Whether you already know the specific area of genetics or genomics research you want to pursue or are still exploring, you will find faculty at Baylor College of Medicine who are working at the cutting-edge of your field of interest. You will have the opportunity to complete rotations in laboratories working in diverse areas using a variety of techniques and organisms to conduct basic, translational and clinical research.
Faculty Research by Subject
Cell and Gene Therapy and Stem Cell Biology
Chromosomes, Chromatin and DNA Biology
Computational Biology, Population and Statistical Genetics
Gene Expression and Regulation
Genome Biology, Genomics and Systems Biology
Imprinting and Epigenetics
Molecular Basis of Human Disease and Behavior
Nutrition and Metabolism
Faculty Research by Organism
Discoveries to Disease
In the Texas Medical Center, there are no boundaries separating research and clinical care. Basic, translational and clinical researchers share buildings with clinical care providers and labs are mere steps away from clinics and hospitals. Whether working at the molecular, cellular or organismal level, our researchers maintain perspective on how their work may impact human disease and health.
BCM’s contributions to advancing the study of genetics and genomics have included:
- Determining the sequences of chromosomes 3, 12 and part of X as part of their role as one of three centers to complete the Human Genome Project
- Leading sequencing of many animal genomes, including the mouse, rat, fruit fly, rhesus monkey, honey bee, sea urchin, marmoset, orangutan, and cow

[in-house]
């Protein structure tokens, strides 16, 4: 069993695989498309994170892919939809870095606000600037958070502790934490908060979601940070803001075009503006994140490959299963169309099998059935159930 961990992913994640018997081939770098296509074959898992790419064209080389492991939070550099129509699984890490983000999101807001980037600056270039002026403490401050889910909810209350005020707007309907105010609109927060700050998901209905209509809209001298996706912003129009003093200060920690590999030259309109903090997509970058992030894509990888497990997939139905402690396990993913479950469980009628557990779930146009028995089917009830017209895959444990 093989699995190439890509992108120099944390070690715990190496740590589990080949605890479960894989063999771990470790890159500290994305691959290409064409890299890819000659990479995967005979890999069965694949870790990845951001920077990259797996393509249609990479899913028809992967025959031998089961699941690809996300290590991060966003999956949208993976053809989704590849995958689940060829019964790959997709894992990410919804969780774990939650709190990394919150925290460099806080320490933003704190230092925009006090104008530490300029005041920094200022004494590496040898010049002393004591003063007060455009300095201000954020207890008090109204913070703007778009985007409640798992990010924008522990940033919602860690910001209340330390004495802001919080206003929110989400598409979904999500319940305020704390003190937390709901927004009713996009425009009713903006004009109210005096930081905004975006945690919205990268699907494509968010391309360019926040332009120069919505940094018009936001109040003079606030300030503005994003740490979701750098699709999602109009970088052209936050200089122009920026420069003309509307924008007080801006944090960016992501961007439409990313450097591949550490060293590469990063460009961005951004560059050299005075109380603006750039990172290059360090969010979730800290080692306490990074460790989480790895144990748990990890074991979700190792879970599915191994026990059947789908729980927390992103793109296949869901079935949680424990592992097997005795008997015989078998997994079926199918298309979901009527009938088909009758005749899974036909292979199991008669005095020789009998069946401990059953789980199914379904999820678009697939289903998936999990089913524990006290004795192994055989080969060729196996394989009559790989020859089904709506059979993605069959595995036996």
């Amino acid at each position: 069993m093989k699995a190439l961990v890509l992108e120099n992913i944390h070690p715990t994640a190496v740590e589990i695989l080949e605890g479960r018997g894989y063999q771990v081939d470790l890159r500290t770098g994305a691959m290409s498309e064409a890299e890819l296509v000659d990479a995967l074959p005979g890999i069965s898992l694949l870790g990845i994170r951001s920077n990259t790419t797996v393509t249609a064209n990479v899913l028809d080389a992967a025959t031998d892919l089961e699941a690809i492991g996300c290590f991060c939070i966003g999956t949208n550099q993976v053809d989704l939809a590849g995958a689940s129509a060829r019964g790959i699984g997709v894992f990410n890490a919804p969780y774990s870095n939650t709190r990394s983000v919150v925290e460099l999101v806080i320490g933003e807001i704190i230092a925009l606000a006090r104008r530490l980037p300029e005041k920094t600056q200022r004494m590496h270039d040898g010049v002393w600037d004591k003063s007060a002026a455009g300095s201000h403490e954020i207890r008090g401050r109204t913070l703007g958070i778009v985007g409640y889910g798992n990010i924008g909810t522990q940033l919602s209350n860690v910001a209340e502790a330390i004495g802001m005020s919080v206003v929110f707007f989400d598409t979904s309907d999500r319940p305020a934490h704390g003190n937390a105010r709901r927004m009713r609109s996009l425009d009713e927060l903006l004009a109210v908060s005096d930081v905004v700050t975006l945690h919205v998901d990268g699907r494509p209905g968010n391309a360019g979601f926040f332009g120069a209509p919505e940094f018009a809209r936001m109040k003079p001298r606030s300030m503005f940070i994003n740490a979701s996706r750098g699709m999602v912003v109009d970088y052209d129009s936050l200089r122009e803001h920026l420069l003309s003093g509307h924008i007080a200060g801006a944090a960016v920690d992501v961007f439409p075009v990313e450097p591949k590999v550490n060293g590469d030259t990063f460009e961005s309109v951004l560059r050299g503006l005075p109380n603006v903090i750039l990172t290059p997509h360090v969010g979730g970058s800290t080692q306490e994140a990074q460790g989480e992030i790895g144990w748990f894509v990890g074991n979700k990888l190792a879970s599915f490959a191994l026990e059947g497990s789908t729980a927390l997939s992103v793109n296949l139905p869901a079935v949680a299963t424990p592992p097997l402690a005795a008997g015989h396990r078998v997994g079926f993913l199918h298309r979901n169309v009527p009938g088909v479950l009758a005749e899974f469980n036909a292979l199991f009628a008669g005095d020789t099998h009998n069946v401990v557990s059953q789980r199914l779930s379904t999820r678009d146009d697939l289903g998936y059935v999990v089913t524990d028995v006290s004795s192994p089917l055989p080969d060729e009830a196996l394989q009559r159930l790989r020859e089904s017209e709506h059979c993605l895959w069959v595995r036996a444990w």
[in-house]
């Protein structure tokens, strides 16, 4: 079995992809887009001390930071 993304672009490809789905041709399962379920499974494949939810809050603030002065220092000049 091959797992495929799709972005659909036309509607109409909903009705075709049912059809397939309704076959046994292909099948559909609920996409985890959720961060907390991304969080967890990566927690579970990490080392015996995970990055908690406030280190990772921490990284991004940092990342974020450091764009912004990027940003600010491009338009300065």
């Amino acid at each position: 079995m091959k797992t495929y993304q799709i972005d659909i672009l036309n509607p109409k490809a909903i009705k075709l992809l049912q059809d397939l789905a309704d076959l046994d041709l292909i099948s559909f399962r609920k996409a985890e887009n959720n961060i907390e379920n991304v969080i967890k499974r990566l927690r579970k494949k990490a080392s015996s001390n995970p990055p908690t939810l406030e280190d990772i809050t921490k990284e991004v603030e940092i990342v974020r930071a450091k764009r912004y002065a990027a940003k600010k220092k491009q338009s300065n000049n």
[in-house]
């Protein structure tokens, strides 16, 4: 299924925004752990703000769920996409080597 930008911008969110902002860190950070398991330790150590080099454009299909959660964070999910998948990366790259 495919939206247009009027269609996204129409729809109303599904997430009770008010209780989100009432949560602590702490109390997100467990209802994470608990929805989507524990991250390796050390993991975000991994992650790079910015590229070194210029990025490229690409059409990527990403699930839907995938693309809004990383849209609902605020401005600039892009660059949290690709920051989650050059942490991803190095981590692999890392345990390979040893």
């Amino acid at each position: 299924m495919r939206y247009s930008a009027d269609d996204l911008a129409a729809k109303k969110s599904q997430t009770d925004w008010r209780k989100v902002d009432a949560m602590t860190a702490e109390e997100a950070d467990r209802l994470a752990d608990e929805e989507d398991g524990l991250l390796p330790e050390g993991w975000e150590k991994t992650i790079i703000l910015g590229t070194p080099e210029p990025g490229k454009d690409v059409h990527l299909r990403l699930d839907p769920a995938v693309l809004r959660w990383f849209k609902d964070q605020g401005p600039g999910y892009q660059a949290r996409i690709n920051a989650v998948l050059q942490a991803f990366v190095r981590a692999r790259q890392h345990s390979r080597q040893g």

- Describing the first case of uniparental disomy, in which a child receives both copies of a gene from one parent
- Pioneering gene chip technology that streamlines diagnosis of genetic and chromosomal diseases
- Discovering the gene that causes Rett syndrome, a post-natal genetic disorder that affects mainly girls
- Identifying new mutations in a cartilage protein that results in a lethal form of the brittle bone disease called osteogenesis imperfect
- Sequencing and annotating the first personalized genome sequence, that of Dr. James Watson, Nobel laureate who described DNA’s double helix
- Conducting the first successful surgery on the human genome.
As you begin your career in research it is impossible to predict where your investigations will lead. Therefore, it is essential to have access to diverse resources. This includes not only equipment, but experienced individuals available to help you identify the resources you need and master their use.
Human Genome Sequencing Center
The Baylor College of Medicine Human Genome Sequencing Center (BCM-HGSC) was established in 1996 when the National Human Genome Research Institute (NHGRI) designated Baylor College of Medicine as one of six pilot programs for the final phases of the Human Genome Project (HGP). Then in 1999, the Center was chosen as one of three sites from the pilot program to complete the HGP.